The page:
Learning to play the harpsichord was part of this journey, and on the extraordinary Blood Roses she plays that delicate instrument with absolute conviction, contorting her beautiful voice into an unholy noise that might have come from the birds themselves as she sings: “When chickens get a taste of your meat/When he sucks you deep/Sometimes you’re nothing but meat.” A bell chimes like a death knell throughout this vampiric track. Whatever aspect of femininity she’s exploring here, it isn’t pretty, and Amos makes no apology for it. “I shaved every place where you been,” she sings in the song’s most famous line.

“To find your fire you have to take your torch and go to the shadows”

Boys For Pele is unafraid to go to ugly places, as Amy Gentry points out in her 33⅓ book on the album. “I didn’t want to play seductive little girl or ballbuster anymore,” Amos said in an interview for Live105 San Francisco. “With this record I played all those roles until I got to my heart. To find your fire as man or woman you have to take your torch and go to the shadows.”

The record’s gaze is as unflinching as the artist’s on the cover, where she sits on a rocking chair, plastered in mud and brandishing a rifle (though all anybody wanted to talk about at the time was the piglet suckling at her breast in the booklet). “Well, it’s a reference to Me And A Gun, a song I wrote that was on Little Earthquakes,” Amos noted. “And the idea that there’s a dead cock on my right and a live snake on my left. And the idea is that death and life… creation… what it’s taken me to get here with men, and I don’t want to be angry anymore.”

Boy For Pele isn’t just about anger – it’s a record of many moods and sprawling complexity. Caught A Lite Sneeze, one of the first tracks ever to be made available as a free internet download, is a case in point. The song’s percussion and explosive harpsichord give it the urgency of an alarm, though its precise meaning is hard to pin down: “Boys on my left side/Boys on my right side/Boys in the middle and you’re not here/Boys in their dresses/And you’re not here/I need a big loan from the girl zone.”

In the exquisitely constructed Father Lucifer, Amos duets with herself in lyrics so mystifying that, as a listener, you have little choice but to let them wash over you. Her father, a Methodist minister, was not thrilled at the time. “My father said to me, ‘Tori Ellen, I can’t believe you wrote this song about me,’” she remembered on VH1 Storytellers. “And I said, ‘I write everything about you, what are you surprised about?’ And he said, ‘No, but I’m really hurt about this one.’ And I said, ‘Well which one is it?’ And he said, ‘Well, you called me Satan.’ And I said, ‘No! I was taking drugs with a South American shaman, and I really did visit the Devil and I had a journey.’ And he went, ‘Oh, praise Jesus!’”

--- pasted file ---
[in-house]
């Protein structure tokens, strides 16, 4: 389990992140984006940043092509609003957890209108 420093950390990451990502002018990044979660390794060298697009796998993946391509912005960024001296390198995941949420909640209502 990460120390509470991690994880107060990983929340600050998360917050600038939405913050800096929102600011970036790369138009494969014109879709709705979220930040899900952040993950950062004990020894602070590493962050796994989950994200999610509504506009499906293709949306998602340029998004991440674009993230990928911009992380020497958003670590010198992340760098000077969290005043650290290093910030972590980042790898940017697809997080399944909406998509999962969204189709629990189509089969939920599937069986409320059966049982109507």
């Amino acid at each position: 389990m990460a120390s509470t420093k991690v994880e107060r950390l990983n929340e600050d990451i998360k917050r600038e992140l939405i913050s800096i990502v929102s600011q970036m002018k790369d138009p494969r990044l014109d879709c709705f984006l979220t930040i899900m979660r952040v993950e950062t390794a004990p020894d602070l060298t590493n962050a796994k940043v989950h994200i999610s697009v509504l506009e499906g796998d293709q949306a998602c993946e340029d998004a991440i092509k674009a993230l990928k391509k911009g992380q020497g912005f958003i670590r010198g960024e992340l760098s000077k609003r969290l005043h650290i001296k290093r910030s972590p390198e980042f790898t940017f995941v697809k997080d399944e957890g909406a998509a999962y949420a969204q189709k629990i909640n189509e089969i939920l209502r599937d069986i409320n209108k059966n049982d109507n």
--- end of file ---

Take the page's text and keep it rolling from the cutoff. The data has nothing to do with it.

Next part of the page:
The church is there, though, as it is in so much of Amos’ work. In Muhammad My Friend, she chides gently, “It’s time to tell the world/We both know it was a girl/Back in Bethlehem.” In the heart-wrenching Marianne, inspired by a young girl Amos knew from her school days who’d died, there is what she calls “the whole Mary Magdalene reference” – a motif she returns to again and again.

“It’s about trying to step into womanhood from girlhood”

On a record with such a large cast of characters – Marianne, Talula, Father Lucifer – it is telling that at the midpoint, Hey Jupiter, we catch a glimpse of Amos herself laid bare: post breakup, in a hotel room, feeling shipwrecked by loss. The song came to her in John Lennons voice: “I was in Arizona at the time, in the desert, and I was hearing him say: ‘No one’s picking up the phone. Guess it’s me and me, and this little masochist, she’s ready to confess.’”

Arguably the album’s turning point, Hey Jupiter was, Amos said, about “trying to step into womanhood from girlhood”, and it leads to a more peaceful second act. By Not The Red Baron, she has reached a “moment of compassion for all the men on the record”, as she told B-Side. “It’s where I could see their planes crashing, I could see that they have a side, too.” In Boys For Pele’s penultimate track, Putting The Damage On, she’s still trying on masks or roles, urging herself to do her “best Angie Dickinson” after the split from her partner. Yet the word she chooses to describe her ex is “pretty” – not handsome or rugged. Like its bedfellows, it’s another nuanced exploration of masculinity and femininity. It’s also one of the most straightforward songs on an astoundingly complex album, and it breaks your heart every time.

Check out the best Tori Amos songs to find out which ‘Boyd For Pele’ tracks burn brightest.